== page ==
Allan saw his career really take off with his next three albums. In 2001, he released his second consecutive platinum album, Alright Guy, which spawned three consecutive hit singles, including “Man of Me” (No. 18), “The One” (No. 3) and his first No. 1 country hit, “Man to Man,” which also crossed-over to No. 25 on the pop charts. Alright Guy climbed to No. 4 on Billboard’s country Albums chart and No. 39 on the all-genre chart. He released is fifth studio album, See If I Care, in 2003, and the major hits kept coming. “Tough Little Boys” became his second consecutive No. 1 hit, while “Songs about Rain” hit No. 12. “Nothing On but the Radio” became his third No. 1 hit.

Allan released his sixth studio album, Tough All Over, in 2005, and though the album only achieved gold status, it became his first No. 1 album. Two of its singles were top 10 hits, including the Vertical Horizon cover, “Best I Ever Had” (No. 7) and “Life Ain’t Always Beautiful” (No. 4). After Allan’s next album, Greatest Hits, shot to No. 1, he returned with his seventh studio album, the gold-certified, Living Hard, which spawned three more hit singles, including “Watching Airplanes” (No. 2), “Learning How to Bend” (No. 13) and “She’s So California” (No. 24). His eighth studio album, Get Off on the Pain, is due in early 2010.

Set You Free

Gary Allan has skated on the edge of Nashville acceptability, but challenging country music conventions admittedly doesn’t take much. For Allan, it meant recording songs by alt-folkie Todd Snider, and throwing in a bit too much West Coast grit for some delicate tastes.

His new album Set You Free is on the slicker end of the scale.

Every Love Ballad (Runs Out of Metaphors)

Living Hard is was Allan’s first #1 country album since 2005’s Tough All Over. This new record matches its forerunner’s crisp sound and enthusiasm for downbeat ballads.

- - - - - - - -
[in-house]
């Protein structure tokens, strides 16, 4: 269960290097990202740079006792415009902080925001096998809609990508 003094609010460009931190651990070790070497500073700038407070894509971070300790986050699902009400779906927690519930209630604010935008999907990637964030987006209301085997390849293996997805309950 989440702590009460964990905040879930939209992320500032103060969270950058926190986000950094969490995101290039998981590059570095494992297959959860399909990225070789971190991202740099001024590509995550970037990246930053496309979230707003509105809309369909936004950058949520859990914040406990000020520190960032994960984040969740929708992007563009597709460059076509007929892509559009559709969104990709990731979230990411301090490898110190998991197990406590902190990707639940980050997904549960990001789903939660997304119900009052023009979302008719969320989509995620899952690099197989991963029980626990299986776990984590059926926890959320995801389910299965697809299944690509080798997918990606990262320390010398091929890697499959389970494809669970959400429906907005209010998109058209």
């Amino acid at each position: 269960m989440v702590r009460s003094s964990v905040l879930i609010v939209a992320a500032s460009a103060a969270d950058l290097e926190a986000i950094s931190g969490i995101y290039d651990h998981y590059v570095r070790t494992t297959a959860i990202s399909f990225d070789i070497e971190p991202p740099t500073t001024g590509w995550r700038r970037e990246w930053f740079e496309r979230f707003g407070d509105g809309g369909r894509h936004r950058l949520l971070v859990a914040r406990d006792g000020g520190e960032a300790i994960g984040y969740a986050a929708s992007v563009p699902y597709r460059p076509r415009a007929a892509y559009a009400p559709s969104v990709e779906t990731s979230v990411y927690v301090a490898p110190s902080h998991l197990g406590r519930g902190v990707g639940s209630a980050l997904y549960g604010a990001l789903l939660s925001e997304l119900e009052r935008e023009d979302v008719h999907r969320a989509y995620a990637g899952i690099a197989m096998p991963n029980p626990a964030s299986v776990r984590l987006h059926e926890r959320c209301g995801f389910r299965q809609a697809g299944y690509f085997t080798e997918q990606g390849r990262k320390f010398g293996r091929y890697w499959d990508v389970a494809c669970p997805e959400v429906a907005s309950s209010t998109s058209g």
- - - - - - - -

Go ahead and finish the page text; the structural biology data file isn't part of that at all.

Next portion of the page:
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Those impulses find perfect expression in “Every Storm (Runs Out of Rain),” even if it points listeners to the silver lining in life’s proverbial storm clouds. The tune became Allan’s first #1 country single since 2004’s “Nothing On But the Radio.”

More mournful is “You Without Me” and “It Ain’t the Whiskey,” in which a man blames his drinking on bad memories. (I’ll have to remember that one.) Liquor is likewise flowing in “Sand in My Soul,” as a man checks himself into a Hotel California for heartbroken boozers.

Hungover Hearts

Next up on the energy scale is “Hungover Heart.” The fine tune lays down the rules on getting over the end of an affair. Hint: “Hair of the dog” will only compound your problems.

Don’t get too high on love
Or addicted to her touch
Don’t get hung up on forever
Cause there ain’t no such

Thing aren’t going too hot on “Good as New” either. At least not on the surface.

I had a broken watch on a broken chain
I had a roof that leaked every time it rained
I had an old guitar that wouldn’t stay in tune

Everything is broken, but this being that type of song, a little love fixes everything.

Since I’ve met you
Well, I’m good as new

Let There Be Rock

Breaking up the pity party is “No Worries,” a Kenny Chesney-style island islandeer. Also amping up the atmosphere is the tough Southern rocker “Bones.” The bracing opener “Tough Goodbye” and “Pieces” feel a bit like alt-rocky outtakes from Tim McGraw‘s Emotional Traffic.

Certainly, Set You Free can use these jolts of energy, but Allan still seems at his best — and definitely in his comfort zone — when he’s maudlin, morose, and three sheets to the wind. We wouldn’t have it any other way.

Most Popular Gary Allan Songs

  • “Man to Man”
  • “Tough Little Boys”
  • “Nothing on but the Radio”
  • “Watching Airplanes”
  • “Best I Ever Had”